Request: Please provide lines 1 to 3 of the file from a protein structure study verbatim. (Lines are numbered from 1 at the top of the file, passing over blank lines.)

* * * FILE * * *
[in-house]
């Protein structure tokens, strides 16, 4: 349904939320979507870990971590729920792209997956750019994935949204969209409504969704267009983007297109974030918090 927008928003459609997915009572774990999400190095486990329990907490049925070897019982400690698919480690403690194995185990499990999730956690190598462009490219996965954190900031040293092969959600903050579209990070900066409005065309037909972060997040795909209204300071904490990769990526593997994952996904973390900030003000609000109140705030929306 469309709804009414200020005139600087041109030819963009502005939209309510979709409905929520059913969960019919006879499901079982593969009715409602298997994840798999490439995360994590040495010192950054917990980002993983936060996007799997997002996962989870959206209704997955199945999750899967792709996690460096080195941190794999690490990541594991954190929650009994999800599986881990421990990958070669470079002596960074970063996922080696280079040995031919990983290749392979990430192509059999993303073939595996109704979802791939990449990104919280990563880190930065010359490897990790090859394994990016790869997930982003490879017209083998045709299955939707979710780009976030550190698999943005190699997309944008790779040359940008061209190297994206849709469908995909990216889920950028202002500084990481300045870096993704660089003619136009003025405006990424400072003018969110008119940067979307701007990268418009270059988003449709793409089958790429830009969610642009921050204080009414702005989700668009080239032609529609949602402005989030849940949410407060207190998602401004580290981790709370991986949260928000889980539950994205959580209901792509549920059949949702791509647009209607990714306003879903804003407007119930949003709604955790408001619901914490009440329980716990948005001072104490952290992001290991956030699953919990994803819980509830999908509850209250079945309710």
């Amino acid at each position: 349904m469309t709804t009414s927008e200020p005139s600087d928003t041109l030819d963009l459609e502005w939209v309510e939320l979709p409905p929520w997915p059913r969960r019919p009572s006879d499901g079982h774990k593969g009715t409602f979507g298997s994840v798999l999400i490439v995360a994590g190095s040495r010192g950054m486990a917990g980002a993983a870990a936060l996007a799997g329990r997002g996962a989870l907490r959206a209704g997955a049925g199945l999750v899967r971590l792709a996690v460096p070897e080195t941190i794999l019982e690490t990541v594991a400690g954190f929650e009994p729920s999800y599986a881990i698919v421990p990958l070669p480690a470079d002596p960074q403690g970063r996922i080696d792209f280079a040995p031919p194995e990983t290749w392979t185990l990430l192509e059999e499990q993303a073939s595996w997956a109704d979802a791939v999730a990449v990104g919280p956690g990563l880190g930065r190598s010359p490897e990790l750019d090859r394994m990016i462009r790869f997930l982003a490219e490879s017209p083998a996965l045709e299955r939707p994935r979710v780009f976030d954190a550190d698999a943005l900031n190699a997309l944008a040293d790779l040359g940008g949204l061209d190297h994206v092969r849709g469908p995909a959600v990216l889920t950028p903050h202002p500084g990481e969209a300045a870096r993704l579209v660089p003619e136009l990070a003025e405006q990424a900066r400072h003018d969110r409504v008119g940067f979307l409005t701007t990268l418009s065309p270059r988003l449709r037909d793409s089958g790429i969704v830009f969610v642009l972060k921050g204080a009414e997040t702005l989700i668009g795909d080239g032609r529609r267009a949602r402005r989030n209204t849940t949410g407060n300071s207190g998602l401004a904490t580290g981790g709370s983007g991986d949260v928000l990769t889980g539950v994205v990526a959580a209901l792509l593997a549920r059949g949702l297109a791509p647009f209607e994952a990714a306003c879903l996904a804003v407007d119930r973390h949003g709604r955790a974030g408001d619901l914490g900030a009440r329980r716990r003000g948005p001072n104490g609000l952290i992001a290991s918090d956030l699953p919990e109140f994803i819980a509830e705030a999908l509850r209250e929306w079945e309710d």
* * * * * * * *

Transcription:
[in-house]
């Protein structure tokens, strides 16, 4: 349904939320979507870990971590729920792209997956750019994935949204969209409504969704267009983007297109974030918090 927008928003459609997915009572774990999400190095486990329990907490049925070897019982400690698919480690403690194995185990499990999730956690190598462009490219996965954190900031040293092969959600903050579209990070900066409005065309037909972060997040795909209204300071904490990769990526593997994952996904973390900030003000609000109140705030929306 469309709804009414200020005139600087041109030819963009502005939209309510979709409905929520059913969960019919006879499901079982593969009715409602298997994840798999490439995360994590040495010192950054917990980002993983936060996007799997997002996962989870959206209704997955199945999750899967792709996690460096080195941190794999690490990541594991954190929650009994999800599986881990421990990958070669470079002596960074970063996922080696280079040995031919990983290749392979990430192509059999993303073939595996109704979802791939990449990104919280990563880190930065010359490897990790090859394994990016790869997930982003490879017209083998045709299955939707979710780009976030550190698999943005190699997309944008790779040359940008061209190297994206849709469908995909990216889920950028202002500084990481300045870096993704660089003619136009003025405006990424400072003018969110008119940067979307701007990268418009270059988003449709793409089958790429830009969610642009921050204080009414702005989700668009080239032609529609949602402005989030849940949410407060207190998602401004580290981790709370991986949260928000889980539950994205959580209901792509549920059949949702791509647009209607990714306003879903804003407007119930949003709604955790408001619901914490009440329980716990948005001072104490952290992001290991956030699953919990994803819980509830999908509850209250079945309710």
């Amino acid at each position: 349904m469309t709804t009414s927008e200020p005139s600087d928003t041109l030819d963009l459609e502005w939209v309510e939320l979709p409905p929520w997915p059913r969960r019919p009572s006879d499901g079982h774990k593969g009715t409602f979507g298997s994840v798999l999400i490439v995360a994590g190095s040495r010192g950054m486990a917990g980002a993983a870990a936060l996007a799997g329990r997002g996962a989870l907490r959206a209704g997955a049925g199945l999750v899967r971590l792709a996690v460096p070897e080195t941190i794999l019982e690490t990541v594991a400690g954190f929650e009994p729920s999800y599986a881990i698919v421990p990958l070669p480690a470079d002596p960074q403690g970063r996922i080696d792209f280079a040995p031919p194995e990983t290749w392979t185990l990430l192509e059999e499990q993303a073939s595996w997956a109704d979802a791939v999730a990449v990104g919280p956690g990563l880190g930065r190598s010359p490897e990790l750019d090859r394994m990016i462009r790869f997930l982003a490219e490879s017209p083998a996965l045709e299955r939707p994935r979710v780009f976030d954190a550190d698999a943005l900031n190699a997309l944008a040293d790779l040359g940008g949204l061209d190297h994206v092969r849709g469908p995909a959600v990216l889920t950028p903050h202002p500084g990481e969209a300045a870096r993704l579209v660089p003619e136009l990070a003025e405006q990424a900066r400072h003018d969110r409504v008119g940067f979307l409005t701007t990268l418009s065309p270059r988003l449709r037909d793409s089958g790429i969704v830009f969610v642009l972060k921050g204080a009414e997040t702005l989700i668009g795909d080239g032609r529609r267009a949602r402005r989030n209204t849940t949410g407060n300071s207190g998602l401004a904490t580290g981790g709370s983007g991986d949260v928000l990769t889980g539950v994205v990526a959580a209901l792509l593997a549920r059949g949702l297109a791509p647009f209607e994952a990714a306003c879903l996904a804003v407007d119930r973390h949003g709604r955790a974030g408001d619901l914490g900030a009440r329980r716990r003000g948005p001072n104490g609000l952290i992001a290991s918090d956030l699953p919990e109140f994803i819980a509830e705030a999908l509850r209250e929306w079945e309710d």